CNET reader Ryan wants to know how high up he can put his new TV. Geoff Morrison helps him out.
Geoffrey Morrison is a writer/photographer about tech and travel for CNET, The New York Times, and other web and print publications. He's also the Editor-at-Large for The Wirecutter. He has written for Sound&Vision magazine, Home Theater magazine, and was the Editor-in-Chief of Home Entertainment magazine. He is NIST and ISF trained, and has a degree in Television/Radio from Ithaca College. His bestselling novel, Undersea, and its sequel, Undersea Atrophia, are available in paperback and digitally on Amazon. He spends most of the year as a digital nomad, living and working while traveling around the world. You can follow his travels at BaldNomad.com and on his YouTube channel.
For a 64-inch plasma, how tall of a stand should I buy? I like this stand that's 32" off the ground (whereas most stands are 22" off the ground). Do you think that if my line-of-sight is, say, 1/5 of the way up from the screen, I should be okay? I'd hate to have the stand be too tall.
TV height is an incredibly important issue, whether you're using a stand or mounting the TV on the wall.
Your comfort is not usually the first thing you think of when setting up a TV. Probably not the second, either. But after you've got all the plugs plugged in and the settings set, every other interaction you're going to have with the TV will involve sitting and watching. (Well, probably.) For most people, this is several hours a night. So viewer comfort should be a very high priority in your mind.
Now, most people aren't going to position their TV low enough to stare down at it. Not least because it looks pretty weird in a room. So eye level (seated eye level, remember) is the next best thing.
It's when you start putting it above eye level, so that you're looking upward at the television, that there starts to be a problem. Think about your least favorite seats in a movie theater. The front few rows, right? Why? Because after the movie your neck is sore from staring up for 2 hours straight. Imagine that every time you watch TV.
Watch this: Why a TV should never be mounted over a fireplace
Which is why I recommend NEVER mounting a TV above a fireplace. By far the worst place in a house to put a television. The heat and soot (if you use the fireplace) will ruin the electronics, and staring upward at the TV for hours on end will ruin your neck. A terrible idea.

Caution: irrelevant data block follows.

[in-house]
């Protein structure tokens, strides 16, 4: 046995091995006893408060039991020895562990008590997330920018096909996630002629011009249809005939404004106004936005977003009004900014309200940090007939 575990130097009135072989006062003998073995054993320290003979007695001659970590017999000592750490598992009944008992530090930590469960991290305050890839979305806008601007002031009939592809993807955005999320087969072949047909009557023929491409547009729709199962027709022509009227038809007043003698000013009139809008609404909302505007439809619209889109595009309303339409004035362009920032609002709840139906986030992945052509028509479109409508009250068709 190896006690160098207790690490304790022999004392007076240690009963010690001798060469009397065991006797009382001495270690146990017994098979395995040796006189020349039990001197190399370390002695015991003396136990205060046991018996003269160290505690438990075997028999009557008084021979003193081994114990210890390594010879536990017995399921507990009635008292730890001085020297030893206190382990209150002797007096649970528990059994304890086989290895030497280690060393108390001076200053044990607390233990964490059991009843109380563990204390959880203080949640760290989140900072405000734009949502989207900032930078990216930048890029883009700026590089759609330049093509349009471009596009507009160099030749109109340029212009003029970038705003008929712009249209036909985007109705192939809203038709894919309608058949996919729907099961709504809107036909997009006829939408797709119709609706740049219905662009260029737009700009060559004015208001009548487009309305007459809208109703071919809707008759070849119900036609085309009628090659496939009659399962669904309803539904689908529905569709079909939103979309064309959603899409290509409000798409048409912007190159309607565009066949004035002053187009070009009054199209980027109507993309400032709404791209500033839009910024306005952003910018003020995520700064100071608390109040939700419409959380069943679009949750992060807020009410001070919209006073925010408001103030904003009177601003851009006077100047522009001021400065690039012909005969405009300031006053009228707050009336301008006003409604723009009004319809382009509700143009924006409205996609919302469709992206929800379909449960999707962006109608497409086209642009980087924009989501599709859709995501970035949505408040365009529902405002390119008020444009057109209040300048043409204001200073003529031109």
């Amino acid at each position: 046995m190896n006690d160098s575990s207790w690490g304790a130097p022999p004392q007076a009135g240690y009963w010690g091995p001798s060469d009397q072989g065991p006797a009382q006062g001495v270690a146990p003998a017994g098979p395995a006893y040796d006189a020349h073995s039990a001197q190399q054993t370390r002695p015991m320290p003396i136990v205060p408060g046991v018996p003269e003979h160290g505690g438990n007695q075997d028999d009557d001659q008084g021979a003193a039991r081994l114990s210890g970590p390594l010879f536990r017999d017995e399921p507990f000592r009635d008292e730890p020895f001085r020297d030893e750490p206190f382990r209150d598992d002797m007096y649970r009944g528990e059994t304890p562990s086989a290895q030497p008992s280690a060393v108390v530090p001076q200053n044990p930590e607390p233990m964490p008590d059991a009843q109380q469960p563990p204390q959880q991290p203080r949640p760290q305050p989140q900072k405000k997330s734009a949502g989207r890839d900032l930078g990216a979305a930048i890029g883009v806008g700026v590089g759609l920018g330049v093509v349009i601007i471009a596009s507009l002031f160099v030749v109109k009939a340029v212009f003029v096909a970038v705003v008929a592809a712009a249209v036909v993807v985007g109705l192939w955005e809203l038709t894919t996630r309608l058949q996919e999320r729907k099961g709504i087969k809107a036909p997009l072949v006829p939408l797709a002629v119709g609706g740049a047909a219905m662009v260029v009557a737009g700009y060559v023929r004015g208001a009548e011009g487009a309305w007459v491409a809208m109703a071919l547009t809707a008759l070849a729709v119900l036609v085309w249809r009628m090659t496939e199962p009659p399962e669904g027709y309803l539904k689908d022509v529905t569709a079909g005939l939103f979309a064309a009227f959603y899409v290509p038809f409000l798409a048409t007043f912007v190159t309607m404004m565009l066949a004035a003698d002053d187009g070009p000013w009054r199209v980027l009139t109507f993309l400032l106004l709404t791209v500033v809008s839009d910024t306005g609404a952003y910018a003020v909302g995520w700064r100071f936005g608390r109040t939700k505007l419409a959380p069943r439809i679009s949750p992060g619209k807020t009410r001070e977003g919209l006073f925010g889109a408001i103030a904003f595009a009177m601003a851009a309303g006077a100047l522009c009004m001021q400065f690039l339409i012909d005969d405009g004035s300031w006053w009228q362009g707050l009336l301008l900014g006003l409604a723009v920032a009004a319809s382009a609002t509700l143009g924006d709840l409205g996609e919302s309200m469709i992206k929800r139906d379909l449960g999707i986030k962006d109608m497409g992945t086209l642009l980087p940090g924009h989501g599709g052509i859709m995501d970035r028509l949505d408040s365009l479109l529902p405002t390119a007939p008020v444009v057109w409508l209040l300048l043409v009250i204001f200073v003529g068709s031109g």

As far as Ryan's question goes, a tape measure and 10 minutes of research will help prevent future problems. Measure the height from the floor to the eyeballs of your seated viewing public. Mom and Dad for sure; kids optional. A few inches here and there won't be a huge deal, so even if Mom's 6-foot-1 and Dad's 5-foot-2 you'll at least have a range.
Now take what you know, like the height of the TV stand, and subtract that. For me, seated on my couch, my eyes are about 38 inches from the floor. So if I have a 22-inch TV stand, as long as the height of the TV from its base to the center of its screen is less than 16 inches, I'm all set.
Most TV manufacturers don't publish this height specifically, but nearly all will give "Product Size Without Stand." Dividing this height in half will get you roughly the center of the screen. For a 50-inch TV, this is around 14 inches. Excellent. For a 65-inch TV, we're talking about 17 or 18 inches. Close enough.
There's no set height you don't want to go above. Personal preference, plus your actual couch, will have a lot to do with this. If you have a cushy couch that you lean back in (tilting your line of sight upward), then you can probably get away with putting the TV slightly higher. That is, as long as you always watch TV leaning back like that.
If you're not sure, get a piece of tape, put it on the wall (or at the correct height on a stand), and stare at it for a bit. Not only will your family members be amused, but it will give you a solid idea of what it's going to be like watching TV that way. If your thought is, "This will be OK, I think," it won't be. If after a few minutes there is any doubt, there is no doubt.
Remember, you're going to be staring at the center of the screen almost all the time, so don't assume that just because part of the screen is in range that it will work. A rule of thumb I just made up: keep the center third of the screen within the height range we discussed.